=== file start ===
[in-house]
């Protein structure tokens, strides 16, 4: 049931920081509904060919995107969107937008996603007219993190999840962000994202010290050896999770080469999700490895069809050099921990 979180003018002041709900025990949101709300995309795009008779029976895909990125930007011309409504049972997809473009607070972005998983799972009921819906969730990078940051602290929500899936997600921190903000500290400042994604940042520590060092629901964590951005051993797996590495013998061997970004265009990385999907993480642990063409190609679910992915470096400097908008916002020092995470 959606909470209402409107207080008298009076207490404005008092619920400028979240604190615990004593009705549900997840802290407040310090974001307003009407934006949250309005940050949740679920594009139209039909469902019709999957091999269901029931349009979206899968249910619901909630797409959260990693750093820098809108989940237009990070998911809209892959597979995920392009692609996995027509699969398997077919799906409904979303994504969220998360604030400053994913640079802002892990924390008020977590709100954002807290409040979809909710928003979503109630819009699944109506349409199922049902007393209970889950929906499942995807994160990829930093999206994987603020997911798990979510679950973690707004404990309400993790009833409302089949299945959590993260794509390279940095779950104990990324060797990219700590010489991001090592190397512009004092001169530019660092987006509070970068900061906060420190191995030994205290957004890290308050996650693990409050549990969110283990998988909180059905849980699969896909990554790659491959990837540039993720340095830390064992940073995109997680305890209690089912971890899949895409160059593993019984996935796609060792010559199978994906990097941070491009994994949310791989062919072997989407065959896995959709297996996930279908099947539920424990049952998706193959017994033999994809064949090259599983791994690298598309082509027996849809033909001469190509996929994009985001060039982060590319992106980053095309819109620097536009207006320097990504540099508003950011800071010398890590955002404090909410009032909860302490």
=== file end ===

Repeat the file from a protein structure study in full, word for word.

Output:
[in-house]
């Protein structure tokens, strides 16, 4: 049931920081509904060919995107969107937008996603007219993190999840962000994202010290050896999770080469999700490895069809050099921990 979180003018002041709900025990949101709300995309795009008779029976895909990125930007011309409504049972997809473009607070972005998983799972009921819906969730990078940051602290929500899936997600921190903000500290400042994604940042520590060092629901964590951005051993797996590495013998061997970004265009990385999907993480642990063409190609679910992915470096400097908008916002020092995470 959606909470209402409107207080008298009076207490404005008092619920400028979240604190615990004593009705549900997840802290407040310090974001307003009407934006949250309005940050949740679920594009139209039909469902019709999957091999269901029931349009979206899968249910619901909630797409959260990693750093820098809108989940237009990070998911809209892959597979995920392009692609996995027509699969398997077919799906409904979303994504969220998360604030400053994913640079802002892990924390008020977590709100954002807290409040979809909710928003979503109630819009699944109506349409199922049902007393209970889950929906499942995807994160990829930093999206994987603020997911798990979510679950973690707004404990309400993790009833409302089949299945959590993260794509390279940095779950104990990324060797990219700590010489991001090592190397512009004092001169530019660092987006509070970068900061906060420190191995030994205290957004890290308050996650693990409050549990969110283990998988909180059905849980699969896909990554790659491959990837540039993720340095830390064992940073995109997680305890209690089912971890899949895409160059593993019984996935796609060792010559199978994906990097941070491009994994949310791989062919072997989407065959896995959709297996996930279908099947539920424990049952998706193959017994033999994809064949090259599983791994690298598309082509027996849809033909001469190509996929994009985001060039982060590319992106980053095309819109620097536009207006320097990504540099508003950011800071010398890590955002404090909410009032909860302490």